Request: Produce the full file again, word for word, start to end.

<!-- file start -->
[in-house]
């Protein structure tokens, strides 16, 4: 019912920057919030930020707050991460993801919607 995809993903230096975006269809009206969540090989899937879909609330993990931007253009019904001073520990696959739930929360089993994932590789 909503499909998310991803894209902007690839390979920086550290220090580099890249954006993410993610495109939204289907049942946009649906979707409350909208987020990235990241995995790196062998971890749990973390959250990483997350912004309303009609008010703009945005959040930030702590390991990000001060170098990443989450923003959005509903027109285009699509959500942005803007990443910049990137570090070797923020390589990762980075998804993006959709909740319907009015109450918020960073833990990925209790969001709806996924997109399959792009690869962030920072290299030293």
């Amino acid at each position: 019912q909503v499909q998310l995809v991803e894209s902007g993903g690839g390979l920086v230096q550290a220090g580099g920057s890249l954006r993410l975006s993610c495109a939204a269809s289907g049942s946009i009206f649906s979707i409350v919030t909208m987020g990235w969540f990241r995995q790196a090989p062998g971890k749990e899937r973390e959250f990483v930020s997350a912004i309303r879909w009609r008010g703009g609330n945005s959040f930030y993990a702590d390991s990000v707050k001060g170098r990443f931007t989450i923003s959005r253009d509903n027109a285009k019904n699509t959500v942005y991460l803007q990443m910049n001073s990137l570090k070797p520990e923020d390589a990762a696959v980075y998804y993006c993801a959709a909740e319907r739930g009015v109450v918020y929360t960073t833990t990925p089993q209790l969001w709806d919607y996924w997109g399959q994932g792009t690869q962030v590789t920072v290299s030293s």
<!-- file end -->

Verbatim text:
[in-house]
């Protein structure tokens, strides 16, 4: 019912920057919030930020707050991460993801919607 995809993903230096975006269809009206969540090989899937879909609330993990931007253009019904001073520990696959739930929360089993994932590789 909503499909998310991803894209902007690839390979920086550290220090580099890249954006993410993610495109939204289907049942946009649906979707409350909208987020990235990241995995790196062998971890749990973390959250990483997350912004309303009609008010703009945005959040930030702590390991990000001060170098990443989450923003959005509903027109285009699509959500942005803007990443910049990137570090070797923020390589990762980075998804993006959709909740319907009015109450918020960073833990990925209790969001709806996924997109399959792009690869962030920072290299030293």
């Amino acid at each position: 019912q909503v499909q998310l995809v991803e894209s902007g993903g690839g390979l920086v230096q550290a220090g580099g920057s890249l954006r993410l975006s993610c495109a939204a269809s289907g049942s946009i009206f649906s979707i409350v919030t909208m987020g990235w969540f990241r995995q790196a090989p062998g971890k749990e899937r973390e959250f990483v930020s997350a912004i309303r879909w009609r008010g703009g609330n945005s959040f930030y993990a702590d390991s990000v707050k001060g170098r990443f931007t989450i923003s959005r253009d509903n027109a285009k019904n699509t959500v942005y991460l803007q990443m910049n001073s990137l570090k070797p520990e923020d390589a990762a696959v980075y998804y993006c993801a959709a909740e319907r739930g009015v109450v918020y929360t960073t833990t990925p089993q209790l969001w709806d919607y996924w997109g399959q994932g792009t690869q962030v590789t920072v290299s030293s």